Hardcore players — those who've been mulling over a break for some time now — should now feel comfortable putting Destiny aside. You can always come back, of course, when there's the confirmation of something worth your time on the horizon. But for those who've been sleepwalking through Destiny, waiting hungrily for any shred of information from Bungie about the future of game, today is the day to wake up and walk away.
It’s a difficult choice given the game’s addictive qualities. There’s always more to do: an exotic weapon you’ve put off trying to obtain for months; a level cap you haven’t yet reached on one of your three characters; a rare cosmetic item you’ve spent hours fruitlessly yearning for and yet failed time and again to receive with each successive lever pull of the slot machine.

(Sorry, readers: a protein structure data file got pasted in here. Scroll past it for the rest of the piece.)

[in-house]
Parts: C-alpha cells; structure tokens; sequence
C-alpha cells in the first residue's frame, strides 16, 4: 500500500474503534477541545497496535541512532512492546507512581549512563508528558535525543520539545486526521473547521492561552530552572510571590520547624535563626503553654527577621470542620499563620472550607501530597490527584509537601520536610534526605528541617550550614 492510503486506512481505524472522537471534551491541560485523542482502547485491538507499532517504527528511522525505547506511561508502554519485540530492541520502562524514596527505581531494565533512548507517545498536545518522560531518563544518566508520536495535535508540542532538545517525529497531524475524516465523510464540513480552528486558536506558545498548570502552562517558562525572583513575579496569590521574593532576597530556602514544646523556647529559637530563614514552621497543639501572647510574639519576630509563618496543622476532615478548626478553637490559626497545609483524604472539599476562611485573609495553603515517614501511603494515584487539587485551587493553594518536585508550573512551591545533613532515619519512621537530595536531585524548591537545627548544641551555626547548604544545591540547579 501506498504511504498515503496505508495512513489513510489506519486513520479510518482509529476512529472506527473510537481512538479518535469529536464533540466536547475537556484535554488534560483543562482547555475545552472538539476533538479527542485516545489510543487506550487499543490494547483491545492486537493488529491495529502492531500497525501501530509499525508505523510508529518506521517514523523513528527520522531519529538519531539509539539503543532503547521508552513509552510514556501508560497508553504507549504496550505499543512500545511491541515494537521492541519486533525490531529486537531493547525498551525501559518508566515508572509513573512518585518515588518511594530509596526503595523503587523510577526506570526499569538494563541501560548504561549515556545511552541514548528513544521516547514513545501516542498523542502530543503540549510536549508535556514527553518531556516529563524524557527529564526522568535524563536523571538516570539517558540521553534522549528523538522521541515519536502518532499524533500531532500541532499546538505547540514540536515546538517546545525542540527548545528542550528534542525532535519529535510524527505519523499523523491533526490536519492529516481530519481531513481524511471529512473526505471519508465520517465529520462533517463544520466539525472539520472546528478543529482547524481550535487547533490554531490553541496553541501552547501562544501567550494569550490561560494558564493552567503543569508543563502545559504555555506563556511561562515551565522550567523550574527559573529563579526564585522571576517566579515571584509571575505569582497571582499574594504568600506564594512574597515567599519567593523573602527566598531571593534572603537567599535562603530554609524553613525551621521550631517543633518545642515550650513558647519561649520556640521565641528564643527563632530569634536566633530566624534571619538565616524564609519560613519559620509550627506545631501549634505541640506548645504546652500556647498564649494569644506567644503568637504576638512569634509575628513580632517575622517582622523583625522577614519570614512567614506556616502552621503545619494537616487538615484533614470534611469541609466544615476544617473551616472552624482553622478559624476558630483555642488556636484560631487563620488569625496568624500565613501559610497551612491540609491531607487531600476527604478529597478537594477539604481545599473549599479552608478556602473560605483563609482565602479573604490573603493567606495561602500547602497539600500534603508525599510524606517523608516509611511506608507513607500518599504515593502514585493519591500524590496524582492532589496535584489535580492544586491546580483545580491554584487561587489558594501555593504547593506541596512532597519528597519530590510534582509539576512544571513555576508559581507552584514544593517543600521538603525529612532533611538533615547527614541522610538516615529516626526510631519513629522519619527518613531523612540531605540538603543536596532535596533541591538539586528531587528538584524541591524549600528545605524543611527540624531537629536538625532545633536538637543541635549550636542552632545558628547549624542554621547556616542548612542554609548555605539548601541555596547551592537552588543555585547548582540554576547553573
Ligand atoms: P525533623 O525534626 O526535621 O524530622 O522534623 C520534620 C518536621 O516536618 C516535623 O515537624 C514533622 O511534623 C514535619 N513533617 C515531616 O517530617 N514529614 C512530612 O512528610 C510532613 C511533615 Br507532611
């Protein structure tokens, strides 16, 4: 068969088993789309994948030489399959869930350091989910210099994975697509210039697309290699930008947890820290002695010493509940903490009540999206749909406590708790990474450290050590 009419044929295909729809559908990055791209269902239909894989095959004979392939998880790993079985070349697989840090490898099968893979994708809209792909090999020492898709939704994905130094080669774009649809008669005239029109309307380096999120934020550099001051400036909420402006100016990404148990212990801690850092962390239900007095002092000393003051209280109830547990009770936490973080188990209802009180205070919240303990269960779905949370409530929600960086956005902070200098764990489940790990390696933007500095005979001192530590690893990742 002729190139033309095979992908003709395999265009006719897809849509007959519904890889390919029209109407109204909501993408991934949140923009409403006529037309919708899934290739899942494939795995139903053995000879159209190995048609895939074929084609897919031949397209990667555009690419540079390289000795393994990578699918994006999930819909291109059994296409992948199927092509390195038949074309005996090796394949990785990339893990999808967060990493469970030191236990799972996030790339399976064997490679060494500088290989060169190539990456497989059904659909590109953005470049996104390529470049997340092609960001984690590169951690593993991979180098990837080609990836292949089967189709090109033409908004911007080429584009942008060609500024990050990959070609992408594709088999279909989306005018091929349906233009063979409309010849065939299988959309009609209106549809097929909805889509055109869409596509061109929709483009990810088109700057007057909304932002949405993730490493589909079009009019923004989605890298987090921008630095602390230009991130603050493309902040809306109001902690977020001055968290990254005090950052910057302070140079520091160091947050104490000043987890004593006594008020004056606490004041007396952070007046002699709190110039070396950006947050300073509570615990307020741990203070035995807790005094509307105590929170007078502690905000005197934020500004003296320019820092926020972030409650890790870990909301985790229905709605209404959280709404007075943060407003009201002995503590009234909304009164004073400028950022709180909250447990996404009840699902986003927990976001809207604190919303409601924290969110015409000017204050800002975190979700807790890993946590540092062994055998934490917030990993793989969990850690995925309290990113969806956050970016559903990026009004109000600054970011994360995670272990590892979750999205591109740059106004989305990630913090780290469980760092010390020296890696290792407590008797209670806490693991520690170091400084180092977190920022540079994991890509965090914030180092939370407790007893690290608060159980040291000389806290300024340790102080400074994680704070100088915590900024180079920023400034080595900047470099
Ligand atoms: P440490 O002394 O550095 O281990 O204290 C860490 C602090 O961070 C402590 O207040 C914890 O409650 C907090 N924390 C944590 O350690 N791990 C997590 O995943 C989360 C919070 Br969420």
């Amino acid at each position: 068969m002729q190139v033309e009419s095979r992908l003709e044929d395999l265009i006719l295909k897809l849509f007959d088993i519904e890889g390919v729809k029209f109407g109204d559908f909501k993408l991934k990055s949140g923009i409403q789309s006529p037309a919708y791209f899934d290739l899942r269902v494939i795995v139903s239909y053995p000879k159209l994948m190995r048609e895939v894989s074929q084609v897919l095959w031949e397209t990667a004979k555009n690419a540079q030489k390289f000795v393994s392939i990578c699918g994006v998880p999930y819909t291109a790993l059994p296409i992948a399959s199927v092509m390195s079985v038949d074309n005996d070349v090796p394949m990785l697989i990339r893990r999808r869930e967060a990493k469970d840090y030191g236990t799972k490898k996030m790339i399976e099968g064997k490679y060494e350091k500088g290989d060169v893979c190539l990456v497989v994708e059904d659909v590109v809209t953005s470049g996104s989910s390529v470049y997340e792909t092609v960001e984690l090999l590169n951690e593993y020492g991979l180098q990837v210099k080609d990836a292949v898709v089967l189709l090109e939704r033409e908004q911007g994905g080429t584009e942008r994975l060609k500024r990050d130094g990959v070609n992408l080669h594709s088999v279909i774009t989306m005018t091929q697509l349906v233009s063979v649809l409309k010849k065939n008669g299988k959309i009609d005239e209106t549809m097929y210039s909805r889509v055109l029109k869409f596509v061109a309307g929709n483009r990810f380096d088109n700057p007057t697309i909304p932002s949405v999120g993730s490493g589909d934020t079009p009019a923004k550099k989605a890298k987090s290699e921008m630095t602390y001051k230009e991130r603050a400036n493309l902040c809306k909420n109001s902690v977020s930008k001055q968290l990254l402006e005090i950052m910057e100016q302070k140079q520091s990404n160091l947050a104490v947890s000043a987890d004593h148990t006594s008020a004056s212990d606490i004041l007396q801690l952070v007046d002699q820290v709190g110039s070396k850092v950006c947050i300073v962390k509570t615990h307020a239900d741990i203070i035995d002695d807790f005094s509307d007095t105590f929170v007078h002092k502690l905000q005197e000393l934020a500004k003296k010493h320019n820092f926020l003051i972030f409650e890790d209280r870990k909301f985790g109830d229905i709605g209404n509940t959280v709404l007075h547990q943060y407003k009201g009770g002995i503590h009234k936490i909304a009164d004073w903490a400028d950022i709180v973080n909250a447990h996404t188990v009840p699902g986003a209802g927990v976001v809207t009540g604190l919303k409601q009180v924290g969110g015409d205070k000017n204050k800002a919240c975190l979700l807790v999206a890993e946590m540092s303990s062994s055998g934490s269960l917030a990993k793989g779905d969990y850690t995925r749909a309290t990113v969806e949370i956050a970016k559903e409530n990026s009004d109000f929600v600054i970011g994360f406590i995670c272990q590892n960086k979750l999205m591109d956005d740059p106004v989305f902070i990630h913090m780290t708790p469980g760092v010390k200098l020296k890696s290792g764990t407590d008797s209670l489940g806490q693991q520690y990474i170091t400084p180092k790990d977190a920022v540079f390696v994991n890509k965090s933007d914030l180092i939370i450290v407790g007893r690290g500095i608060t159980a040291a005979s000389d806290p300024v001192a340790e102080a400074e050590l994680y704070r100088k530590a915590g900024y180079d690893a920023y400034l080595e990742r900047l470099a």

Your friends may still be playing, which makes it even harder given how Destiny has introduced countless console players — for the very first time — to the unique bond-building experience of a massively multiplayer online game. It’s a double-life where you live, eat, and breathe another reality with friends for hours at a time, multiple times a week. You become intimately aware of the lives on the other end of the headset, and you collectively endure hardships you'll never go through with a majority of your real-world friends.